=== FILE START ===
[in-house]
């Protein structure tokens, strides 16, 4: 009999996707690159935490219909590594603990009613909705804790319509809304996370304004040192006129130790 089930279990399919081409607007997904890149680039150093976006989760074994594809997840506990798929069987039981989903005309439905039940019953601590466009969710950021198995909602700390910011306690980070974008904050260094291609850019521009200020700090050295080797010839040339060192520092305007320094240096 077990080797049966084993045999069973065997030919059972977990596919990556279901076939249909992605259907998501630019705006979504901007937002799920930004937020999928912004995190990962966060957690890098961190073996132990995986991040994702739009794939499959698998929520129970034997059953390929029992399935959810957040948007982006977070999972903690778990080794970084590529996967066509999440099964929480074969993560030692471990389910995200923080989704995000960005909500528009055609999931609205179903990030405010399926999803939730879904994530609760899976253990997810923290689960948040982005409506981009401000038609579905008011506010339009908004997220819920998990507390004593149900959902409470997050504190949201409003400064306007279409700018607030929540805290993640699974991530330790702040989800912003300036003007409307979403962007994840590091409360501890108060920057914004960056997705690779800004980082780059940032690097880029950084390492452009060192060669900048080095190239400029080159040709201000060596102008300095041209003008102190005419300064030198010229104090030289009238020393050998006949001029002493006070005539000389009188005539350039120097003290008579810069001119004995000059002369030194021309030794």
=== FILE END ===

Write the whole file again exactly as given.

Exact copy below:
[in-house]
């Protein structure tokens, strides 16, 4: 009999996707690159935490219909590594603990009613909705804790319509809304996370304004040192006129130790 089930279990399919081409607007997904890149680039150093976006989760074994594809997840506990798929069987039981989903005309439905039940019953601590466009969710950021198995909602700390910011306690980070974008904050260094291609850019521009200020700090050295080797010839040339060192520092305007320094240096 077990080797049966084993045999069973065997030919059972977990596919990556279901076939249909992605259907998501630019705006979504901007937002799920930004937020999928912004995190990962966060957690890098961190073996132990995986991040994702739009794939499959698998929520129970034997059953390929029992399935959810957040948007982006977070999972903690778990080794970084590529996967066509999440099964929480074969993560030692471990389910995200923080989704995000960005909500528009055609999931609205179903990030405010399926999803939730879904994530609760899976253990997810923290689960948040982005409506981009401000038609579905008011506010339009908004997220819920998990507390004593149900959902409470997050504190949201409003400064306007279409700018607030929540805290993640699974991530330790702040989800912003300036003007409307979403962007994840590091409360501890108060920057914004960056997705690779800004980082780059940032690097880029950084390492452009060192060669900048080095190239400029080159040709201000060596102008300095041209003008102190005419300064030198010229104090030289009238020393050998006949001029002493006070005539000389009188005539350039120097003290008579810069001119004995000059002369030194021309030794």